Arnold, Noemi ; Zepeda, Raquel (coaut.) ; Vásquez Dávila, Marco Antonio (coaut.) ; Aldasoro Maya, Elda Miriam (coaut.) ;
San Cristóbal de Las Casas, Chiapas, México : El Colegio de la Frontera Sur :: Comisión Nacional para el Conocimiento y Uso de la Biodiversidad :: Dr. Rémy Benoit Marie Vandame , 2018

1. Biología de las abejas sin aguijón
1.1 Características generales de las abejas
1.2 Características de las abejas sin aguijón
2. El cultivo de las abejas sin aguijón: la meliponicultura
2.1. Antecedentes del manejo de las abejas sin aguijón en América
2.2 El manejo contemporáneo de las abejas sin aguijón
3. Los productos de la colmena: miel, cerumen, polen y propóleo
3.1 Miel
3.2 Cera o cerumen
3.3 Polen
3.4 Propóleo
4. La meliponicultura en Oaxaca
4.1. Antecedentes
4.2. La meliponicultura actual en Oaxaca
5. Conservación de las abejas sin aguijón
5.1. La disminución de las abejas
5.2 Propuestas para una meliponicultura que sea parte de las soluciones
Consideraciones finales
La pequeña Cuzamil

Capítulo de libro
Agrobiodiversidad en huertos familiares y conservación de los bosques tropicales: el caso del sureste de México
Van Der Wal, Hans ; Aldasoro Maya, Elda Miriam (coaut.) ; Poot Pool, Wilbert Santiago (coaut.) ; Serrano Ysunza, Andrea Alejandra (coaut.) ; Alcudia Aguilar, Alejandro (coaut.) ;
Contenido en: Exploring Frameworks for tropical forest conservation : integrating natural and cultural diversity for sustainability. A global perspective México : UNESCO : INECOL, 2018 p. 254-265 ISBN:978-607-7579-79-3
Resumen en: Español |
Resumen en español

Analizamos cómo el cambio rural en el sureste mexicano influye en la agrobiodiversidad arbórea y arbustiva en huertos familiares —considerados como entes bioculturales— y cuáles son las implicaciones para la conservación de los bosques tropicales. Partimos de estudios disponibles sobre la relación entre, por un lado, la agrobiodiversidad y, por otro lado, la diferenciación social al interior de comunidades, el grado de urbanidad/ruralidad de estas y los paisajes culturales en los cuales están inmersos los huertos. La diferenciación social, manifiesta entre otros factores en una tenencia de la tierra cada vez más inequitativa, incide en la agrobiodiversidad en los huertos: las familias relativamente pobres conservan más especies nativas, por depender más de la gama de productos que estas proporcionan, mientras que familias relativamente ricas se concentran en frutales.

En comunidades rurales había mayor riqueza de especies arbóreas y arbustivas y mayor proporción de árboles nativas que en huertos periurbanos. En los paisajes culturales más deforestados de agricultura industrializada y ganadería extensiva, emanados de un megaproyecto de modernización y colonización, la agrobiodiversidad en los huertos fue menor que en el paisaje cultural menos deforestado de agricultura de subsistencia y ganadería en la misma región. En un área fuertemente deforestada e impactada socialmente y económicamente por la industria petrolera, de largo historial de ocupación, se mantuvo una alta agrobiodiversidad, con un componente relevante de especies de la región nacidas espontáneamente y toleradas. Lo anterior demuestra la diversificación de los huertos familiares en el sureste mexicano en los procesos de cambio en curso. Se mantienen como entes bioculturales de alta agrobiodiversidad, de la cual la mayor parte (las especies nativas y neotropicales) son compartidas con la vegetación regional. Con ello, los huertos familiares representan una contribución mayor a la conservación de los bosques tropicales y las culturas locales asociadas a ellos.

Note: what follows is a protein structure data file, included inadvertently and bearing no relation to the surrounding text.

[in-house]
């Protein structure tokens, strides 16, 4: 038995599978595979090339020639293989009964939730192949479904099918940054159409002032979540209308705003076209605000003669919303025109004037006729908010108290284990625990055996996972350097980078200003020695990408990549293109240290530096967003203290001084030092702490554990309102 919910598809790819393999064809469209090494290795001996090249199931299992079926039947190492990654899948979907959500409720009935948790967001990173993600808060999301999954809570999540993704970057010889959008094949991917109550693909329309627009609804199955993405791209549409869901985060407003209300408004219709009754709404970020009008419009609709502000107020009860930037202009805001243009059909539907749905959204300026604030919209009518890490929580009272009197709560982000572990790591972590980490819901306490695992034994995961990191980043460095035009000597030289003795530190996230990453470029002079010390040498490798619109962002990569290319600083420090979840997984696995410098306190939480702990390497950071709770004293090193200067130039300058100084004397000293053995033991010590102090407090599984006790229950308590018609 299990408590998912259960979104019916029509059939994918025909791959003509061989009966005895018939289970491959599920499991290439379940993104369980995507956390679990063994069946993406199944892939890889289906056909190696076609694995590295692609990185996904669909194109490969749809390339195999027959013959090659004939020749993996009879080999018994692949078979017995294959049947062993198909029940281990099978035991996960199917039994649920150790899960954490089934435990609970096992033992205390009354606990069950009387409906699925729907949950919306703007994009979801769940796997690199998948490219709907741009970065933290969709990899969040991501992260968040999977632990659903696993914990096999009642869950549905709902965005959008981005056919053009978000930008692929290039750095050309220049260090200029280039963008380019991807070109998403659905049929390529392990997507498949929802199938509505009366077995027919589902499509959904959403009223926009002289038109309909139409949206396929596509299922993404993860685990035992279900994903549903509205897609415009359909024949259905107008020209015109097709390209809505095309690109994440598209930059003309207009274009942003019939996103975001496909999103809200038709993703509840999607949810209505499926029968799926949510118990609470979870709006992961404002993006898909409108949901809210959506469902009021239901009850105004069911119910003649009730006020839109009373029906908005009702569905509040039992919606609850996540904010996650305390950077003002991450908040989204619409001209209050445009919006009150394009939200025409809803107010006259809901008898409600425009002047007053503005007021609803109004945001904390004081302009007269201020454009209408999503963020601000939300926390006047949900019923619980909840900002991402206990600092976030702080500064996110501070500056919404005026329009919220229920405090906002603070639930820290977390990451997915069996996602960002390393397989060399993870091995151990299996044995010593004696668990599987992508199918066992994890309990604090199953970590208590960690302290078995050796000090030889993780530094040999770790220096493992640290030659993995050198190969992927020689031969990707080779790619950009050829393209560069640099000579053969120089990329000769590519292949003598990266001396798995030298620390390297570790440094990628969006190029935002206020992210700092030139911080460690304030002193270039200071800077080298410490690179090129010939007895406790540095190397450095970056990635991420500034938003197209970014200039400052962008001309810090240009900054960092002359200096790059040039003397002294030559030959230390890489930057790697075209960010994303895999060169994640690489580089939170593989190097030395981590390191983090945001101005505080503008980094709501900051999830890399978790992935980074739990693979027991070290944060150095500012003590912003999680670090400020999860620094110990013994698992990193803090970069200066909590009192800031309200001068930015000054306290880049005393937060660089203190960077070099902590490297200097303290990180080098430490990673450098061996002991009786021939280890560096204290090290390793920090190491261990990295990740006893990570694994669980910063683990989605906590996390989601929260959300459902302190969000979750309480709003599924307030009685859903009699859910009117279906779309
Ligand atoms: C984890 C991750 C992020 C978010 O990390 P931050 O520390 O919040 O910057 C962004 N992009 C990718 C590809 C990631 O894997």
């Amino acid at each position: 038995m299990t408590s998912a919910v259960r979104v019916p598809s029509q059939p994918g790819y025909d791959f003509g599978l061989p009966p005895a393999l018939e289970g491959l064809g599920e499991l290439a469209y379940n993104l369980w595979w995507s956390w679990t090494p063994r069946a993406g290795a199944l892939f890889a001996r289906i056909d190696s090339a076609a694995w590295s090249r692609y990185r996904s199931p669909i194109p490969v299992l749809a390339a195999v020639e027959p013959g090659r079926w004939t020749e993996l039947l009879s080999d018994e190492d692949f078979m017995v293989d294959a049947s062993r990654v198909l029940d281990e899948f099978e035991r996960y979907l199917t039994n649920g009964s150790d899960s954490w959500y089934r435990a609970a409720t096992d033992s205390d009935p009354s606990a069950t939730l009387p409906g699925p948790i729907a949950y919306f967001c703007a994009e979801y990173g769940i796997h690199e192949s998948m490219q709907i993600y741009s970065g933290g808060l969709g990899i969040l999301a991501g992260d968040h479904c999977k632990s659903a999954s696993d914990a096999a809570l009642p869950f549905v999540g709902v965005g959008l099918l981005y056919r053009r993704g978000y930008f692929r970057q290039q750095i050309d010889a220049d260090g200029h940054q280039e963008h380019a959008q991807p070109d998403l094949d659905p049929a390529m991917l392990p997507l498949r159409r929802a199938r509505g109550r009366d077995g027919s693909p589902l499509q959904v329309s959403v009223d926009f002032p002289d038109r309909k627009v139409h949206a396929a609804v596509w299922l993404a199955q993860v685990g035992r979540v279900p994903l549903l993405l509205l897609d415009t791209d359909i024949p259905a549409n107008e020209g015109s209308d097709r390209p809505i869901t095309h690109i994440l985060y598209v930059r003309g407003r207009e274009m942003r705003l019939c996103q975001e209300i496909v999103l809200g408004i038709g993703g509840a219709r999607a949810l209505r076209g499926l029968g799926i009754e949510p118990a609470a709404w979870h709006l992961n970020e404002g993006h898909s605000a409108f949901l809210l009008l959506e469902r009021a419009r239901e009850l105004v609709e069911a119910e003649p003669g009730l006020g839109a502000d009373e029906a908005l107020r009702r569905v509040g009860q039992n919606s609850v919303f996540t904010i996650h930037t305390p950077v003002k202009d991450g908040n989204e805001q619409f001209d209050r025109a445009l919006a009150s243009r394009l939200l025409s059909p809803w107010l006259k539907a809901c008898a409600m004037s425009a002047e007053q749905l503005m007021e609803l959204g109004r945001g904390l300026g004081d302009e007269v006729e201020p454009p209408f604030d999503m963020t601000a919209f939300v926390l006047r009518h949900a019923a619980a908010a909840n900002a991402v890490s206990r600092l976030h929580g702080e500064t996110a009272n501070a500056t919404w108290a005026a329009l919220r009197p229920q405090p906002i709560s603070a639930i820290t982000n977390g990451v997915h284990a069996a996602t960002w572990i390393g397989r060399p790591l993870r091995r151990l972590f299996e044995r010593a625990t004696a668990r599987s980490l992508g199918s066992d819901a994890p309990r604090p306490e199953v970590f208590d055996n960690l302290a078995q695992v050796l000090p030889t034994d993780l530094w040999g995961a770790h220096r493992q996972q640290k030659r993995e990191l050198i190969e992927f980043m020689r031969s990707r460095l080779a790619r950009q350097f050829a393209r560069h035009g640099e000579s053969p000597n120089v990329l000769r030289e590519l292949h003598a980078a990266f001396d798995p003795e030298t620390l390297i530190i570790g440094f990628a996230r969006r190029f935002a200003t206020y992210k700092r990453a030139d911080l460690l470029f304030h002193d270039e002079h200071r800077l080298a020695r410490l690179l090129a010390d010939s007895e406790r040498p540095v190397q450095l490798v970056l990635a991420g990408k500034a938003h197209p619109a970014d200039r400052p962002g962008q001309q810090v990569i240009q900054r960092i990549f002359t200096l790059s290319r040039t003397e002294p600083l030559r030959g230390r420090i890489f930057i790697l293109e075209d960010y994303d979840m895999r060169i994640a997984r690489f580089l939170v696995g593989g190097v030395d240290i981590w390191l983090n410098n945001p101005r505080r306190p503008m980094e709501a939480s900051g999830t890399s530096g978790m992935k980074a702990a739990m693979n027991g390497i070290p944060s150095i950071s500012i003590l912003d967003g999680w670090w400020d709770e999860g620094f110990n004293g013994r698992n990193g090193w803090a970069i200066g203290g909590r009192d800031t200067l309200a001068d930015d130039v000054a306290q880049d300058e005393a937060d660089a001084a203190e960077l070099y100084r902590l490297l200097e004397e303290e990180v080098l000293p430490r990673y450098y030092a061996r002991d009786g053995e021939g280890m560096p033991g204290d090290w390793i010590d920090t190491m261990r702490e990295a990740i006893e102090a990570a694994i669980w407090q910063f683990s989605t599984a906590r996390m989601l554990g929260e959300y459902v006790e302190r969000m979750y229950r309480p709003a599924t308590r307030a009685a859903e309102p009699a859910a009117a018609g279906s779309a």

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Bringing agroecology to scale: key drivers and emblematic cases
Mier y Terán Giménez Cacho, Mateo ; Giraldo Palacio, Omar Felipe (coaut.) ; Aldasoro Maya, Elda Miriam (coaut.) ; Morales, Helda Eleonora de Guadalupe (coaut.) (1964-) ; Ferguson, Bruce G. (coaut.) (1967-) ; Rosset, Peter Michael (coaut.) ; Khadse, Ashlesha (coaut.) ; Campos, Carmen (coaut.) ;
Contenido en: Agroecology And Sustainable Food Systems Vol. 42, no. 6 (2018), p. 637–665 ISSN: 2168-3565
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Resumen en: Inglés |
Resumen en inglés

Agroecology as a transformative movement has gained momentum in many countries worldwide. In several cases, the implementation of agroecological practices has grown beyond isolated, local experiences to be employed by ever-greater numbers of families and communities over ever-larger territories and to engage more people in the processing, distribution, and consumption of agroecologically produced food. To understand the nonlinear, multidimensional processes that have enabled and impelled the bringing to scale of agroecology, we review and analyze emblematic cases that include the farmer-to-farmermovement in Central America; the national peasant agroecologymovement in Cuba; the organic coffee boom in Chiapas, Mexico; the spread of Zero Budget Natural Farming in Karnataka, India; and the agroecological farmer–consumer marketing network “Rede Ecovida,” in Brazil. On the basis of our analysis, we identify eight key drivers of the process of taking agroecology to scale: (1) recognition of a crisis that motivates the search for alternatives, (2) social organization, (3) constructivist learning processes, (4) effective agroecological practices, (5) mobilizing discourses, (6) external allies, (7) favorable markets, and (8) favorable policies. This initial analysis shows that organization and social fabric are the growth media on which agroecology advances, with the help of the other drivers. A more detailed understanding is needed on how these multiple dimensions interact with, reinforce, and generate positive feedback with each other to make agroecology’s territorial expansion possible.